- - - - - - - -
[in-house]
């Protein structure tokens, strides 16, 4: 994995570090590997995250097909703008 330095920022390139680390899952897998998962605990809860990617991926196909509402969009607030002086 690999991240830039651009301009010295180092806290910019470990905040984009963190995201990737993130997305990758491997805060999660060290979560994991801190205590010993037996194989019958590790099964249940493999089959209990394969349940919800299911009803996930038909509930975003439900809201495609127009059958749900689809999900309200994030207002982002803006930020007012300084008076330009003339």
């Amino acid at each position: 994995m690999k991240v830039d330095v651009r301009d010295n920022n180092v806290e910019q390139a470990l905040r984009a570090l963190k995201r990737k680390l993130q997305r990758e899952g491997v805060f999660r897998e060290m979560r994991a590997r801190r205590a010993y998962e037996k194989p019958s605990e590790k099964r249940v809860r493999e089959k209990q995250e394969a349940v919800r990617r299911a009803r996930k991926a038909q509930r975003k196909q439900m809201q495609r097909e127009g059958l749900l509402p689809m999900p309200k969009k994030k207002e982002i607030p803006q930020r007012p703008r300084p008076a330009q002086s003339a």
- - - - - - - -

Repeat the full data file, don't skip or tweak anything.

[in-house]
């Protein structure tokens, strides 16, 4: 994995570090590997995250097909703008 330095920022390139680390899952897998998962605990809860990617991926196909509402969009607030002086 690999991240830039651009301009010295180092806290910019470990905040984009963190995201990737993130997305990758491997805060999660060290979560994991801190205590010993037996194989019958590790099964249940493999089959209990394969349940919800299911009803996930038909509930975003439900809201495609127009059958749900689809999900309200994030207002982002803006930020007012300084008076330009003339």
């Amino acid at each position: 994995m690999k991240v830039d330095v651009r301009d010295n920022n180092v806290e910019q390139a470990l905040r984009a570090l963190k995201r990737k680390l993130q997305r990758e899952g491997v805060f999660r897998e060290m979560r994991a590997r801190r205590a010993y998962e037996k194989p019958s605990e590790k099964r249940v809860r493999e089959k209990q995250e394969a349940v919800r990617r299911a009803r996930k991926a038909q509930r975003k196909q439900m809201q495609r097909e127009g059958l749900l509402p689809m999900p309200k969009k994030k207002e982002i607030p803006q930020r007012p703008r300084p008076a330009q002086s003339a």